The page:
Andrew Bell – Are analysts overly optimistic on fertilizer stocks? - BNN Blog
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Are analysts overly optimistic on fertilizer stocks?

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We’ll be joined by a guest on Tuesday’s Commodities show who huddled with industry players at the Fertilizer Institute Conference in Montreal last week and came away cutting his projections for phosphates, potash and nitrogen after finding that the industry was “more bearish than expected.”

“We advise not adding to fertilizer stock positions,” says BMO analyst Joel Jackson, who warns that “his estimates are well below consensus, and we expect broad cuts to sell-side numbers.”

In other words, he reckons other analysts are too optimistic about the industry’s profits as product prices languish - and they have yet to cut their profit forecasts. If they do so, it may not be pretty for share prices.

The industry’s problems, Mr. Jackson says, include “deteriorating supply/demand, potash market uncertainty, large Chinese nitrogen/phosphate export availability, emerging markets FX depreciation, weaker crop price expectations and Indian subsidy/demand challenges.”

He has a Market Perform rating on four fertilizer giants, Potash Corp. (POT-T), Agrium (AGU-T), Mosaic (MOS-N) and CF Industries (CF-N), with target prices that are mostly BELOW Monday’s trading prices.

For Potash Corp, trading at $32.31, he has a target of just $29;

For Agrium, trading at $86.42, he has a target of $90;

For Mosaic, trading at $43.02, he has a target of $41;

And for CF Industries, trading at $210.89, he has a target of $202.

The analyst is particularly cautious on phosphate, Mosaic’s specialty, which has slumped to the lowest price since early 2010. “Global phosphate pricing continues to slide largely due to absent Indian demand and large Chinese supply,” Jackson warned in a Sept 25 report, noting that prices for Diammonium Phosphate (DAP), the most widely used phosphate fertilizer, are at four-year lows.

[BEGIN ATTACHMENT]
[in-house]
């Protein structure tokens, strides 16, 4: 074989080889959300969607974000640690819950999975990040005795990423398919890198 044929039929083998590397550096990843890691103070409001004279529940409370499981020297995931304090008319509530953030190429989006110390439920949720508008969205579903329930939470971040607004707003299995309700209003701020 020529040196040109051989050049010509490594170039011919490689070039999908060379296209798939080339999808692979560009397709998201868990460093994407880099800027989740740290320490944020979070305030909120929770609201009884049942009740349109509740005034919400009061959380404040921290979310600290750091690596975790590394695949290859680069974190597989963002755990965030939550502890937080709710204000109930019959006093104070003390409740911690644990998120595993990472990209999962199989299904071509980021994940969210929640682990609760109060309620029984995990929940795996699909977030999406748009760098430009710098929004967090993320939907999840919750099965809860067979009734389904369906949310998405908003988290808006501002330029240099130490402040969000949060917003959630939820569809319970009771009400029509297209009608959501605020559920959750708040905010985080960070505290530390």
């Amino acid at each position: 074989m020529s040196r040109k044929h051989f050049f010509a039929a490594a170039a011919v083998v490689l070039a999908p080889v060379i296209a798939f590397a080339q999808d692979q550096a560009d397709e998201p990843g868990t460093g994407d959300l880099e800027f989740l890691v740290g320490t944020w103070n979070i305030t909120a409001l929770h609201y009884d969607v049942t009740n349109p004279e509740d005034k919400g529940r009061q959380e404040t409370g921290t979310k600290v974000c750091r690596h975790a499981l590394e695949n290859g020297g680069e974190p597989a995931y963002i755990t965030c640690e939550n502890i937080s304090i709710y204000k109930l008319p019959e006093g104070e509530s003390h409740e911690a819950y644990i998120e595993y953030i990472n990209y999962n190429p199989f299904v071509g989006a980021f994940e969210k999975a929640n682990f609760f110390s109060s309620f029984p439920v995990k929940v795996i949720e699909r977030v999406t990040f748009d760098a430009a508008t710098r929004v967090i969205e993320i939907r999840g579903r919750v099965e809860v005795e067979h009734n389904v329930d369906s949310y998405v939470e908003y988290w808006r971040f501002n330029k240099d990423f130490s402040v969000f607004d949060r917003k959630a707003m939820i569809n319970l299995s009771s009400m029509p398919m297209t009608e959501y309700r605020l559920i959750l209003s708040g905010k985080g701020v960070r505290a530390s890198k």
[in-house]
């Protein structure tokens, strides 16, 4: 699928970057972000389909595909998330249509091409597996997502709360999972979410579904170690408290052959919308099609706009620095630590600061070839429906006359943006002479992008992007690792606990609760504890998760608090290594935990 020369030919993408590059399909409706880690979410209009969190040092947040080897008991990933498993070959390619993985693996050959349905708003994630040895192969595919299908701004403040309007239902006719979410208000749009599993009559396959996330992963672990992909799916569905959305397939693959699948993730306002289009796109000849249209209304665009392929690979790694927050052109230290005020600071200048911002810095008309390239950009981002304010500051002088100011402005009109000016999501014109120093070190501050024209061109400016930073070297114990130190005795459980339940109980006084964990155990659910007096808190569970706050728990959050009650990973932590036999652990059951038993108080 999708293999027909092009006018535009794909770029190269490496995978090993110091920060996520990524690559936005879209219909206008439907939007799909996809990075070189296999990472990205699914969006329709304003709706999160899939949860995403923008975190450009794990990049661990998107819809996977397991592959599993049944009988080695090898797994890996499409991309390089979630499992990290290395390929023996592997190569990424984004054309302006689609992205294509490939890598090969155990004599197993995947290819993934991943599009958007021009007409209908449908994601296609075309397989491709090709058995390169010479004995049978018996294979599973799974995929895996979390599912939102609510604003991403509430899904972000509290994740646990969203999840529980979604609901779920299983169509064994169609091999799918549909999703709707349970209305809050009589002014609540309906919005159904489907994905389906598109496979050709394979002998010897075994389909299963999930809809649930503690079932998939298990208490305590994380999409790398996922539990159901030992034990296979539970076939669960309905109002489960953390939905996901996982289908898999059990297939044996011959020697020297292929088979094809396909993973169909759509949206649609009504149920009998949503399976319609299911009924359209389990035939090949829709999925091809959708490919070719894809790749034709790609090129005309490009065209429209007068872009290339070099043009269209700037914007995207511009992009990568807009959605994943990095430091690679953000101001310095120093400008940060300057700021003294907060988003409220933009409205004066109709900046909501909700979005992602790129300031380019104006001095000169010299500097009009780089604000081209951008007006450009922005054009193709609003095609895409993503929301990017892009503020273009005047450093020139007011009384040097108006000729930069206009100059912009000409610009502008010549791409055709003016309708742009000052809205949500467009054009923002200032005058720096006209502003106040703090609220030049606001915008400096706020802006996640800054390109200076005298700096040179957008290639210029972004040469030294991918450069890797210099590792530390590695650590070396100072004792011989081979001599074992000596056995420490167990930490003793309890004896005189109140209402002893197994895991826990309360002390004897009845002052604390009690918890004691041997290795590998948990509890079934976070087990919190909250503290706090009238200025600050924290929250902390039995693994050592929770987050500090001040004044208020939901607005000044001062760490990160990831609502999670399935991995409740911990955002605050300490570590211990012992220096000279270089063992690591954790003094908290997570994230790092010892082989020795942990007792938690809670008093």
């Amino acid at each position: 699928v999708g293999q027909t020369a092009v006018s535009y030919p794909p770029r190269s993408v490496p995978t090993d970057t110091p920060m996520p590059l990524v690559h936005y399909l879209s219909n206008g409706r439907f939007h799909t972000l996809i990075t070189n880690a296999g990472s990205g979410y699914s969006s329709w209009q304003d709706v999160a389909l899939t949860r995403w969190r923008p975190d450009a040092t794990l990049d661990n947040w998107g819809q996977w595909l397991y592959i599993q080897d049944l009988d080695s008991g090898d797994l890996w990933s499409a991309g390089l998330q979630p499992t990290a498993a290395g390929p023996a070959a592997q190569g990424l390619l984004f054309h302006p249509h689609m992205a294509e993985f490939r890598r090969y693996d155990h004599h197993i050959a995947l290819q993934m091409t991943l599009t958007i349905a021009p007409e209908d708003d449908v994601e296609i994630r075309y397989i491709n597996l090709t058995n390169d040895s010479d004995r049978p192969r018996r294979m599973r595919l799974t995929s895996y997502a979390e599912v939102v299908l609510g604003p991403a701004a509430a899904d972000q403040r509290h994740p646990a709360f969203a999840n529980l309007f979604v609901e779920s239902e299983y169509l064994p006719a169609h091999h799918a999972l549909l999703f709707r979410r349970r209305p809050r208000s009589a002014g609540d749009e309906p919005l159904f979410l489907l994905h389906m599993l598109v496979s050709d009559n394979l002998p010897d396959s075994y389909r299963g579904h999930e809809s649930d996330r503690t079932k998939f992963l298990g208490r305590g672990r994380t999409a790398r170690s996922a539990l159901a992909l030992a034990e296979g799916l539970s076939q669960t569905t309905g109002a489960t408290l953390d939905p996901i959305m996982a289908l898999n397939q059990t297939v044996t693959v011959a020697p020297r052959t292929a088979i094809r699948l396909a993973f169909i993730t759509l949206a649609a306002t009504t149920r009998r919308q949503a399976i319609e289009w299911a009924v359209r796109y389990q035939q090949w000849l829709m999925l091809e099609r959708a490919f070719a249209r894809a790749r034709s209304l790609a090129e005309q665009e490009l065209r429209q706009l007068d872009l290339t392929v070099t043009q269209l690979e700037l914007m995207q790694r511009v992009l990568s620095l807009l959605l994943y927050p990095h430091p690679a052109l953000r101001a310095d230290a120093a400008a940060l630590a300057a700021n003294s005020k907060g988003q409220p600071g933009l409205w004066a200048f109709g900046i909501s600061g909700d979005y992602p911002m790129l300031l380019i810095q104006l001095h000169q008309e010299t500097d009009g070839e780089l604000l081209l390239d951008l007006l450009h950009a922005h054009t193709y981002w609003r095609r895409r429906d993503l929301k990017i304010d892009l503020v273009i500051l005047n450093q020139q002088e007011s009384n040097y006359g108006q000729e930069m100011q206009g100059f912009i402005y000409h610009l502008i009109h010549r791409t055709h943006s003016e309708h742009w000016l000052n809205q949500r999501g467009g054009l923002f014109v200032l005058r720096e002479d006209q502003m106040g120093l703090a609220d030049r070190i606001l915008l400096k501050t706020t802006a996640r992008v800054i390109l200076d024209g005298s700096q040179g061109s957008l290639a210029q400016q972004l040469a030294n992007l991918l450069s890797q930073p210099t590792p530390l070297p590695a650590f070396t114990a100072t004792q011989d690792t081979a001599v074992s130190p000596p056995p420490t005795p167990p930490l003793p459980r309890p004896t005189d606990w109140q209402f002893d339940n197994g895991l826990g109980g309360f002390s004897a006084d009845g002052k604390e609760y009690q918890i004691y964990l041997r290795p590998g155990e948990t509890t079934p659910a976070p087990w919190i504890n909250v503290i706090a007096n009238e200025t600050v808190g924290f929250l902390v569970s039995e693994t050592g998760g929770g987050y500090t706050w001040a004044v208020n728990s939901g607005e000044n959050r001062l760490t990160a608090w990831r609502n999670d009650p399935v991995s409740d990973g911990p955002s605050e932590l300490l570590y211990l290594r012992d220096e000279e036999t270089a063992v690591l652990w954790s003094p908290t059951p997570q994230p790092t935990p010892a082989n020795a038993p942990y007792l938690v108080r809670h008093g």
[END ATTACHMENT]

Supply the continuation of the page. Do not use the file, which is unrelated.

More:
The crucial problem, Jackson said in an interview, is that India’s farmers represent a vast market for phosphate, according for almost one-third of global imports, but the country’s purchasing power has been destroyed by a sliding rupee. Meanwhile, he says, “the government’s broke.” A deficit-racked government is a year behind on the massive fertilizer subsidies that now account for the second-biggest item in the entire budget after defence. And if fertilizer prices come down again, New Delhi is likely to simply cut the subsidies, thus choking off any potential jump in demand. The analyst had thought that Florida DAP prices, currently about $430 US a tonne, would rally to $518 next year but now thinks they’ll be only around $453.

There’s not much joy for potash either, with North American prices slumping to $385–400 per ton, down from $420 in July and $440–470 in the first half of the year.

 

Jackson had thought Midwest U.S. potash would fetch $375 next year but has cut his estimate to $361.

Meanwhile, the breakdown of the Russia-Belarus export cartel has confused the market. “Global potash price discovery continues to be limited as dealers hold back waiting for more price certainty and there is strong potential that no meaningful benchmark price will materialize for months.”

 

But he cautions: “We have significantly lowered potash industry earnings and if demand in emerging markets does not respond at least a little to price, potash sector earnings could go even lower than our below-consensus numbers.”

He says there is a chance that Belarus and Russia may repair their BPC alliancewith a price-over-volume focus and prices move back up to the $400s.”

But there’s a more damaging possibility too: “A large fight for volume develops quickly (with or without BPC back together) and prices move to the mid-$200s, i.e., marginal costs, attempt to shut down high-cost producers such as K+S.”

Finally, Jackson cautions that global markets for urea, one of the forms in which nitrogen fertilizer is sold, remain oversupplied and that “prices may languish through 2014… global sentiment remains bearish due to lower crop prices, a seemingly flush global channel (global urea imports have trended well above 2012 levels), concerns over the continuation of relaxed Chinese export policies coupled with continued Chinese capacity increases, new capacity in Algeria (Sorfert) and the UAE (Fertil).”

The picture is a little brighter for ammonia, another form of nitrogen fertilizer. “Global ammonia prices recently firmed off bottoms mainly driven by reduced supply (Eastern Europe curtailments and Trinidad gas supply reductions) as opposed to a meaningful pick-up in demand, but price increases appear to have stalled and we expect a pullback over the next few months.”

He had thought that Florida ammonia prices would rally to $500 next year from about $488 currently but now thinks they’ll be closer to $475.

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